WiFi on BeagleBoneBlack

Almost all of the New Media exhibits at the Exploratorium feature a Mac Mini, and if we need it to interface with the physical world, we hook an Arduino to it. To me, that feels extremely wasteful, and in this point of time, just over complicated. True, we have a method of doing things, and it does work, but I feel like it’s time for a new system, and working with BeagleBones seems to me like an excellent solution.

The only thing that is holding me back (that I know of) is connecting the BB to our hidden wireless network, and giving the board a static IP address. However – I think I finally got it. Here goes:

Step 1: create /etc/wpa_supplicant/wpa_supplicant.conf

wpa_supplicant, if I understand this correctly, is a programs that negotiates the authentication of the computer on the network. wpa_supplicant.conf configures this program. Create this file and edit to look like this:

ctrl_interface=DIR=/var/run/wpa_supplicant GROUP=netdev
update_config=1
network={
  ssid="Network Name"
  scan_ssid=1
  psk="PasswordGoesHere"
  proto=RSN
  key_mgmt=WPA-PSK
  pairwise=CCMP
  auth_alg=OPEN
}

Step 2: modify /etc/networks/interfaces

This file configures the behaviors of the network interfaces. We need to tell it what IP address we want. and also to ask wpa_supplicant to deal with authentication. Some tutorials will have a wpa-roam. This does not work for static addresses. Use wpa-conf.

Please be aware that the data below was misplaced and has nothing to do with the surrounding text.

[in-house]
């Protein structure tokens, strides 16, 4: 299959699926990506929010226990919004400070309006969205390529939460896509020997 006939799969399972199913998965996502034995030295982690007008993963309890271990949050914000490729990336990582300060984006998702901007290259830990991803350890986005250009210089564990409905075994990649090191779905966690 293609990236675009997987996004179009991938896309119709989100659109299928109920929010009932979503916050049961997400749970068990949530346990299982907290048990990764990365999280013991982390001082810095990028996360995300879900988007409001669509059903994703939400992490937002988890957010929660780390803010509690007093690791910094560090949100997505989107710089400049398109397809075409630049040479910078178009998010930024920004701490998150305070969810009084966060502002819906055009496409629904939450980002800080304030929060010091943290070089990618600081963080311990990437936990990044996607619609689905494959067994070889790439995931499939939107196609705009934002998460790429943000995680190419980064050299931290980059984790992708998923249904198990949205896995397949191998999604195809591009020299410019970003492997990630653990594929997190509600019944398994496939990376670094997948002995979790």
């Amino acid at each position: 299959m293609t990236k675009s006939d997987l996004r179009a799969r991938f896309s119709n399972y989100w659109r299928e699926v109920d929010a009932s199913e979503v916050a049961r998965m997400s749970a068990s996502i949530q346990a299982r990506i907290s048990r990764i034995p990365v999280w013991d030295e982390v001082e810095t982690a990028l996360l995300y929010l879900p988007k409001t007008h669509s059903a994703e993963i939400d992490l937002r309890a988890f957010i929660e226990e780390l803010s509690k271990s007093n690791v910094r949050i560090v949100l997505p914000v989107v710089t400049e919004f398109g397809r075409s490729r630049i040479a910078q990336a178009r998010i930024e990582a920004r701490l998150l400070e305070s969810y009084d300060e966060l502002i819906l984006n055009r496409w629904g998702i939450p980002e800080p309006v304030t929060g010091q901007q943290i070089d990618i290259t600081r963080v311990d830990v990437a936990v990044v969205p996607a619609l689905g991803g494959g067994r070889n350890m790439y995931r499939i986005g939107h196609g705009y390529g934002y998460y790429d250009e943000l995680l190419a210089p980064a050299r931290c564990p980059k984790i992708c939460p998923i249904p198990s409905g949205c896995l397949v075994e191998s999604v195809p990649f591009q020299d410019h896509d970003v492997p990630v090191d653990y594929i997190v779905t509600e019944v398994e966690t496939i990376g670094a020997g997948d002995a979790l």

wlan0
allow-hotplug wlan0
iface wlan0 inet static
  wpa-conf /etc/wpa_supplicant/wpa_supplicant.conf
  address 10.120.103.x # replace this with a unique address
  netmask 255.255.255.0 # replace this mask, if necessary
  gateway 10.120.100.1 # replace with your gateway

Step 3: create route.sh

Our next task is to make sure the default gateway for any outgoing traffic is the one referred to by the wireless interface. This script stops the ethernet interface from functioning as the default, and enables the wireless interface.

ip route del default dev eth0
ip route add default via 10.120.100.1 dev wlan0

Step 4: launch script on reboot

Although there are ways to launch commands and scripts after an interface connects to the network, none of them worked for me. My solution was to run the route.sh script from crontab.

sudo crontab -e brings the crontab editing tool. Add this line at the end:
@reboot sleep 60; /home/person/route.sh
This will run the script 60 seconds after boot, giving enough time for network adapters to understand what the hell just happened to them.

That’s it!

Make sure all your programs start after that route.sh or can handle unavailability of the network.

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